Outdoor Research Ascendant Hoody
OR questioned everything, took a couple risks, and…
Source: received for testing via the Trailspace Review Corps (Sample provided by Outdoor Research for testing and review)
OR questioned everything, took a couple risks, and ended up making my new favorite mid-weight jacket.
- Without a liner this jacket shaves weight and adds breathability
- Close fitting and stretchy makes layering easy
- Packs into its own pocket
- Lighter than many down jackets
- Odd cuff loops are a mystery
- Pocket zippers might be nice, but would add weight
"It’s cute, but it looks like you skinned Cookie Monster and made a coat out of him,” said the Mrs. upon her first view of me in the Ascendant jacket.
OR may have made the jacket a little odd by removing the traditional smooth lining to expose the insulation but the oddness makes sense when you consider the benefits.
Don’t want to read the entire review? I fell in love with this jacket and its thoughtful simplicity. It fits my needs for a light mid-layer perfectly. If it fits, you can afford it, and you need one, buy it.
What this jacket is designed for: In cooler climates, over your base-layer you’ll probably be wearing a light, hooded jacket like this one while you are on the move. Mark Twight calls it your “action suit.” You’ll unzip this jacket when you are warming up, you’ll put up the hood and toss a shell or a puffy over it when you stop, but you’ll probably keep it on during the entire trip, possibly even while you sleep. It has a DWR coating to shed light rain and breathes well to release accumulated heat.
Since most all climbers and fall/spring/winter hikers need a mid-layer jacket like this now comes the hard part; why THIS jacket?
Most jackets in this category are slightly stretchy, fit close to the body, have a hood, employ a DWR coating and have some sort of light insulation. The Ascendant is no different in these categories.
Where it IS different is that, while a typical mid-layer jacket has a shell, insulation, and a liner, the Ascendant has such durable insulation material that they dispense with the liner altogether. The Cookie Monster fur lining is soft and doesn’t hang up if your base layer is textured so getting your arms in the sleeves is a breeze. Once on, there is one less layer for your body heat to have to pass through once you start to warm up, leaving you cooler when you are active. Standing still, or when there is no breeze, it is every bit as warm as any other jacket in its class with less material = lighter.
Exposed "cookie monster" lining. Usually this is hidden by a lining but OR decided it was durable enough without it. They saved weight and added breathability. I have to agree; good idea. Will it be abrasion resistant forever? I think so, but time will tell.
Fit: I'm 5' 10" and a tad over 190lbs. This jacket fit close but stretched, making movement easy.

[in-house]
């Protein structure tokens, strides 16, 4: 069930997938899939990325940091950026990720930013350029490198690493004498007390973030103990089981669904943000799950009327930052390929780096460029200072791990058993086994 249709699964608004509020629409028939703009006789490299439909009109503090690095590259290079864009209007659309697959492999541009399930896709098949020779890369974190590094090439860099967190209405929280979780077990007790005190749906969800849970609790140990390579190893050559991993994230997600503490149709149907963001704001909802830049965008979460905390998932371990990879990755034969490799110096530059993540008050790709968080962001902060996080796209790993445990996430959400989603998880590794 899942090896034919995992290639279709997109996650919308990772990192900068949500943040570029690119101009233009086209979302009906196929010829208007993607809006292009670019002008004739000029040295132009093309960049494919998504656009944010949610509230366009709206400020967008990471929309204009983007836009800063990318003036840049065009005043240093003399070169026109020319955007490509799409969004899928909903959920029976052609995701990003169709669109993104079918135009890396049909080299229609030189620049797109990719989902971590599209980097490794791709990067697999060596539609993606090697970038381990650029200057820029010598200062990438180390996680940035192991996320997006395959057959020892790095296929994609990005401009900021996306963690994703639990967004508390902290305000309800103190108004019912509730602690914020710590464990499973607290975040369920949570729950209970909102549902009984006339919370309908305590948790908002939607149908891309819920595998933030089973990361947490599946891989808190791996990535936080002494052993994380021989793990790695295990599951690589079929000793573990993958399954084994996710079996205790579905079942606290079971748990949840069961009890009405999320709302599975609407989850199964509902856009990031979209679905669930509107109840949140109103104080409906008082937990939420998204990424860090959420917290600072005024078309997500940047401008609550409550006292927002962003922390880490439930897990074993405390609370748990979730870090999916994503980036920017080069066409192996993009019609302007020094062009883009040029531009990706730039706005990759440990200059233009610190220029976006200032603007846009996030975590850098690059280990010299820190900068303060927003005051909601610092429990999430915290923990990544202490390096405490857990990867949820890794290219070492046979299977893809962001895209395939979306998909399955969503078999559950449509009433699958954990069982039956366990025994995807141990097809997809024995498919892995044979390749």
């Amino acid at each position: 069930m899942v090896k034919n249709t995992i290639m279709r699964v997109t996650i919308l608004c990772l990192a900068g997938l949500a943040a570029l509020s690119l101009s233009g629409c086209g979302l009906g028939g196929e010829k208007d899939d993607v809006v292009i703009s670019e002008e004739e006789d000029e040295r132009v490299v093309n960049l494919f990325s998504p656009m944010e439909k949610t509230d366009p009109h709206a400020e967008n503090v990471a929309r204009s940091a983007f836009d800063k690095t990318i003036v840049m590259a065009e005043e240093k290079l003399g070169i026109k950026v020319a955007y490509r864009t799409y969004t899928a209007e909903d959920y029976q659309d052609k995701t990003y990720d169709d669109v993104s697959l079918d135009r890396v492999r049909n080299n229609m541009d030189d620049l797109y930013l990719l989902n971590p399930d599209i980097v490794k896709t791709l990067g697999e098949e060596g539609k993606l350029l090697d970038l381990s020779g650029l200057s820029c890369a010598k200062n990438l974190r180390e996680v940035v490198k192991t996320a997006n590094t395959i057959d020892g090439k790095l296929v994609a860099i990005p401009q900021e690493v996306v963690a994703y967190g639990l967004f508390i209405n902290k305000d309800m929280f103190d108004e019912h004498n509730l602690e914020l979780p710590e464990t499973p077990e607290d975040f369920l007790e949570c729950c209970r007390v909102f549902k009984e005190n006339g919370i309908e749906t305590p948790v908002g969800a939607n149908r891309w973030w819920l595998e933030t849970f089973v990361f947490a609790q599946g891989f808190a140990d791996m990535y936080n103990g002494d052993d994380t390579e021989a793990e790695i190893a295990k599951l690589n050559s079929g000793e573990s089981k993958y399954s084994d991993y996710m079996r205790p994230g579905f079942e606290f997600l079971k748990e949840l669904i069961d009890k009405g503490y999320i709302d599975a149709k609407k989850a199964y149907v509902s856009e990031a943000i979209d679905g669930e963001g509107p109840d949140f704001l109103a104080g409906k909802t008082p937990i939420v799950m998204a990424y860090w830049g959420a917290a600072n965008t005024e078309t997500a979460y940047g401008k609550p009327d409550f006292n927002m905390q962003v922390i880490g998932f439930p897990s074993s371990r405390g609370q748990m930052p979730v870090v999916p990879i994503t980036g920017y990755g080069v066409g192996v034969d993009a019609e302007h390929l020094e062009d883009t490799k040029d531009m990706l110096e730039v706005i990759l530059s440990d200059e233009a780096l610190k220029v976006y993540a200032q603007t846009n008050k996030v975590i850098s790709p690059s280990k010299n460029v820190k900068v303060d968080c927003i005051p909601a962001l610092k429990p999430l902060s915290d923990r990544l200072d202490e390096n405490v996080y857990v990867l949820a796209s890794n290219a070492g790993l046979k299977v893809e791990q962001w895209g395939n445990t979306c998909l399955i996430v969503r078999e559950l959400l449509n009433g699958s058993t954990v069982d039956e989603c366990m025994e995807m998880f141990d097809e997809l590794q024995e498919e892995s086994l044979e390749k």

Warmth: This jacket is warmer and more windproof than a fleece and not quite as warm as your average down jacket, but where it really works well is when you are hiking or otherwise on the move. It is a perfect addition to a conventional layering system; over your base layer and under your shell.
Why not a down jacket? Bulk. This jacket is thin enough to fit under a shell and provides breathable warmth without the bulk of feathers. Besides, down quits working well when you compress it under other layers.
Features: The hood is adjustable with a shock cord as is the hem. The cuffs are elastic and do not adjust and there is no zipper on the handwarmer pockets. Inside one of the handwarmer pockets there is a clip to secure a keyring. Not sure what the loops on the cuffs are for; they are too small to serve as thumb loops. There is a chest pocket that zips securely for those things you need often.
These tiny loops on the cuffs puzzled me a bit. They were too tight to be used as thumb or finger loops. Perhaps they attach to a shell jacket or gloves but I can't tell.
Testing Conditions: When I wasn’t wearing this jacket in town everywhere (it looks great) I took it skiing and on an overnight backpacking trip in 50 mph gusty wind, freezing rain and snow. My anemic, three-season sleeping bag wasn’t cutting it at night so I slept in the Ascendant jacket with the hood on. In the middle of the night I had to go outside and build a snow wall to keep the wind at bay and I stayed warm in it as my only layer besides a rain shell. I wear it daily during my lunch break runs where temps hover in the 25-33 degree (F) range.
Packability: It packs into its own pocket, competing nicely with down jackets.
Weight: OR claims 13oz, which is actually LIGHTER than many down jackets in its class.
Durability: This class of jacket is not for bushwhacking but it holds up as well as any other in this class. Think of it as a tad tougher than a down puffy coat. My pack didn’t wear any rough spots on it and the zipper always works flawlessly. I have no complaints. Every three to five years, if you are an avid hiker/climber, you’ll need to replace your mid-layer. I see this as no different. If you are careful with your gear (I’m not), who knows, it may last longer.
I'm a bit concerned that the exposed lining will wear out faster than if it were not, but I can see no issues so far.
Final Thoughts: As companies like OR keep innovating and elevating their game we can take advantage of their advances and have some pretty great gear. When you need a midweight jacket you can't do too bad with the OR Ascendant.